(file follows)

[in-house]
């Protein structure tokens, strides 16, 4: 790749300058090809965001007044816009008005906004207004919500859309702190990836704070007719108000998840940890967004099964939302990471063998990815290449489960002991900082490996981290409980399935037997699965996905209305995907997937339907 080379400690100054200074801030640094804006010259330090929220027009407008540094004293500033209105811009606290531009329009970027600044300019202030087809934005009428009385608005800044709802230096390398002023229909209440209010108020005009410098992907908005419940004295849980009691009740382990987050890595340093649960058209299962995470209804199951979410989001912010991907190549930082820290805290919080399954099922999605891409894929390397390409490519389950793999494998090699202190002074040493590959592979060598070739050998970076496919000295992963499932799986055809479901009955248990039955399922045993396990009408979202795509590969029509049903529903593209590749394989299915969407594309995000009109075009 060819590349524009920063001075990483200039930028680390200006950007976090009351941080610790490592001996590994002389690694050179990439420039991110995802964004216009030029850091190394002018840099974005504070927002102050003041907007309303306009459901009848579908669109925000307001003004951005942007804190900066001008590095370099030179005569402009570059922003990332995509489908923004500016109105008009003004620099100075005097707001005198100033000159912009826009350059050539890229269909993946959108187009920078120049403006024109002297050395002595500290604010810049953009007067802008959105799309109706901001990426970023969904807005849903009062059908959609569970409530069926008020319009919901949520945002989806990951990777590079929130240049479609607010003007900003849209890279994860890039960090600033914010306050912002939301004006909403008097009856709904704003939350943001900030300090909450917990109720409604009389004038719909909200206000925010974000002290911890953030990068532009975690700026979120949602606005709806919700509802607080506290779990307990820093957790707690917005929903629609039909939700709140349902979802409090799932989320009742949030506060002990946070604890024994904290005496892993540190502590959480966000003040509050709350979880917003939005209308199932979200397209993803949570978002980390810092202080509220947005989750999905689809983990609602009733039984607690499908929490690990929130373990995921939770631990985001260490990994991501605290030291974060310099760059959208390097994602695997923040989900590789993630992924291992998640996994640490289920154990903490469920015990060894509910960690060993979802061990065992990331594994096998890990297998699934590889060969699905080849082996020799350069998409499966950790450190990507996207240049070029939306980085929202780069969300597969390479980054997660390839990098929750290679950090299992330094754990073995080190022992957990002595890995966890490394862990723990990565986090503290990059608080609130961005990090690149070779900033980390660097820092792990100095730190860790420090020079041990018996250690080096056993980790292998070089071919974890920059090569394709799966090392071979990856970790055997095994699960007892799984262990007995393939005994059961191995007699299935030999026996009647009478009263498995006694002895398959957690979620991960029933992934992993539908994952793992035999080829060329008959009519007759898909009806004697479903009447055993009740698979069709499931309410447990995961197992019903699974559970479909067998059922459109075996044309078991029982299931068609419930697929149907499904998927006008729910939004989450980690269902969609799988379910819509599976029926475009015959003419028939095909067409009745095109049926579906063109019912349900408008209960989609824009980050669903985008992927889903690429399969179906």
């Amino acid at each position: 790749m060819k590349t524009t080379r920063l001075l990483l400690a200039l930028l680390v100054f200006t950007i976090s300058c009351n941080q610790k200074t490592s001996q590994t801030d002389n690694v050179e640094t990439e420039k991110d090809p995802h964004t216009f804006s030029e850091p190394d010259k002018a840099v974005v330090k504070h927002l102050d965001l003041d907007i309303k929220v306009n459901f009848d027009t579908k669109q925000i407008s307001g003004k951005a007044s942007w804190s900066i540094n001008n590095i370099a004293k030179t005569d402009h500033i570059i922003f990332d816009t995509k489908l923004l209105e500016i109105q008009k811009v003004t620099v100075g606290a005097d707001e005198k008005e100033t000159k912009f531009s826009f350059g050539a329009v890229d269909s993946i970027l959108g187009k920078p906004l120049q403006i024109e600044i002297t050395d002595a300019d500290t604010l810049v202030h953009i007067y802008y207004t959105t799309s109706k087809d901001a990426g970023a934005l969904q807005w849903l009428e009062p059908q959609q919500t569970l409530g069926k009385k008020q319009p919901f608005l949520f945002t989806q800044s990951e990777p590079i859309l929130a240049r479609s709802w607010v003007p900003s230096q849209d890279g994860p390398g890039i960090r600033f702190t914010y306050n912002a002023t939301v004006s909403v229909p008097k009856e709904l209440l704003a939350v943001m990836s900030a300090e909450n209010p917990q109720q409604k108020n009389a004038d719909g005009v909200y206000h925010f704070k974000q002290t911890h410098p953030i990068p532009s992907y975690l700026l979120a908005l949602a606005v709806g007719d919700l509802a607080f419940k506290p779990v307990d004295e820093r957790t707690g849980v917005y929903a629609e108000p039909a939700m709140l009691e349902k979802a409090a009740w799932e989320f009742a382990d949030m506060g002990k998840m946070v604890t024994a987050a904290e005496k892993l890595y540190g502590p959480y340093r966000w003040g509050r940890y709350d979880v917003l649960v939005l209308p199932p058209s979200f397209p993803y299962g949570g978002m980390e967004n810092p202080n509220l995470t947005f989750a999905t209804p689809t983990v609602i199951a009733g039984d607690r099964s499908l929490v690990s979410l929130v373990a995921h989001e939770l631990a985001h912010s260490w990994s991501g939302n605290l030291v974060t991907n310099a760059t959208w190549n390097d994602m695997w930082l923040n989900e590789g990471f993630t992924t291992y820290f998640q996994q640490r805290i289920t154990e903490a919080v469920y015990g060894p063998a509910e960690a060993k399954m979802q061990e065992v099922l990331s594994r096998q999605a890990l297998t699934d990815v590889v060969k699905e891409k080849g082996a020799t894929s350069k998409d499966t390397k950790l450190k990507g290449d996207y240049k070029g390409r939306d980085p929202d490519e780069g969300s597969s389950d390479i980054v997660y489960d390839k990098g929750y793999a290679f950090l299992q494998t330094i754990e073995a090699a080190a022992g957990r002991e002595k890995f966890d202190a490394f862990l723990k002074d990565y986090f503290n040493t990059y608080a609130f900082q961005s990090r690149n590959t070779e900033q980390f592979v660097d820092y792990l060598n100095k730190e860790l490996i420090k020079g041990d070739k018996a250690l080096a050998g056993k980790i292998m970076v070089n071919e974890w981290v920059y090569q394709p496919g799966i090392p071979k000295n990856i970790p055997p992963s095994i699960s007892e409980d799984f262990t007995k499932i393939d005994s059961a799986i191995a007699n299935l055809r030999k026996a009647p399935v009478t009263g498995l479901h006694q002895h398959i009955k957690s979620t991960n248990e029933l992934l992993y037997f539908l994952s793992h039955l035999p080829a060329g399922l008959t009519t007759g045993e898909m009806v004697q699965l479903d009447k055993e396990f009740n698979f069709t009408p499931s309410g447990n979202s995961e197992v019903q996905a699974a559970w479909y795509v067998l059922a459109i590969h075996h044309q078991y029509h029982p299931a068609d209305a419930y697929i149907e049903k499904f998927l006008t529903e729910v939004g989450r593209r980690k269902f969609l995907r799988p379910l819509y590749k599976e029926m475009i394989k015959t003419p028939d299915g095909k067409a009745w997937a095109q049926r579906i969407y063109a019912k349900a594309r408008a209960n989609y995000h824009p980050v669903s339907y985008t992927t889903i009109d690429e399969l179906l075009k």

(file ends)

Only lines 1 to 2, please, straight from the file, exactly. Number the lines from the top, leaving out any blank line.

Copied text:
[in-house]
């Protein structure tokens, strides 16, 4: 790749300058090809965001007044816009008005906004207004919500859309702190990836704070007719108000998840940890967004099964939302990471063998990815290449489960002991900082490996981290409980399935037997699965996905209305995907997937339907 080379400690100054200074801030640094804006010259330090929220027009407008540094004293500033209105811009606290531009329009970027600044300019202030087809934005009428009385608005800044709802230096390398002023229909209440209010108020005009410098992907908005419940004295849980009691009740382990987050890595340093649960058209299962995470209804199951979410989001912010991907190549930082820290805290919080399954099922999605891409894929390397390409490519389950793999494998090699202190002074040493590959592979060598070739050998970076496919000295992963499932799986055809479901009955248990039955399922045993396990009408979202795509590969029509049903529903593209590749394989299915969407594309995000009109075009 060819590349524009920063001075990483200039930028680390200006950007976090009351941080610790490592001996590994002389690694050179990439420039991110995802964004216009030029850091190394002018840099974005504070927002102050003041907007309303306009459901009848579908669109925000307001003004951005942007804190900066001008590095370099030179005569402009570059922003990332995509489908923004500016109105008009003004620099100075005097707001005198100033000159912009826009350059050539890229269909993946959108187009920078120049403006024109002297050395002595500290604010810049953009007067802008959105799309109706901001990426970023969904807005849903009062059908959609569970409530069926008020319009919901949520945002989806990951990777590079929130240049479609607010003007900003849209890279994860890039960090600033914010306050912002939301004006909403008097009856709904704003939350943001900030300090909450917990109720409604009389004038719909909200206000925010974000002290911890953030990068532009975690700026979120949602606005709806919700509802607080506290779990307990820093957790707690917005929903629609039909939700709140349902979802409090799932989320009742949030506060002990946070604890024994904290005496892993540190502590959480966000003040509050709350979880917003939005209308199932979200397209993803949570978002980390810092202080509220947005989750999905689809983990609602009733039984607690499908929490690990929130373990995921939770631990985001260490990994991501605290030291974060310099760059959208390097994602695997923040989900590789993630992924291992998640996994640490289920154990903490469920015990060894509910960690060993979802061990065992990331594994096998890990297998699934590889060969699905080849082996020799350069998409499966950790450190990507996207240049070029939306980085929202780069969300597969390479980054997660390839990098929750290679950090299992330094754990073995080190022992957990002595890995966890490394862990723990990565986090503290990059608080609130961005990090690149070779900033980390660097820092792990100095730190860790420090020079041990018996250690080096056993980790292998070089071919974890920059090569394709799966090392071979990856970790055997095994699960007892799984262990007995393939005994059961191995007699299935030999026996009647009478009263498995006694002895398959957690979620991960029933992934992993539908994952793992035999080829060329008959009519007759898909009806004697479903009447055993009740698979069709499931309410447990995961197992019903699974559970479909067998059922459109075996044309078991029982299931068609419930697929149907499904998927006008729910939004989450980690269902969609799988379910819509599976029926475009015959003419028939095909067409009745095109049926579906063109019912349900408008209960989609824009980050669903985008992927889903690429399969179906």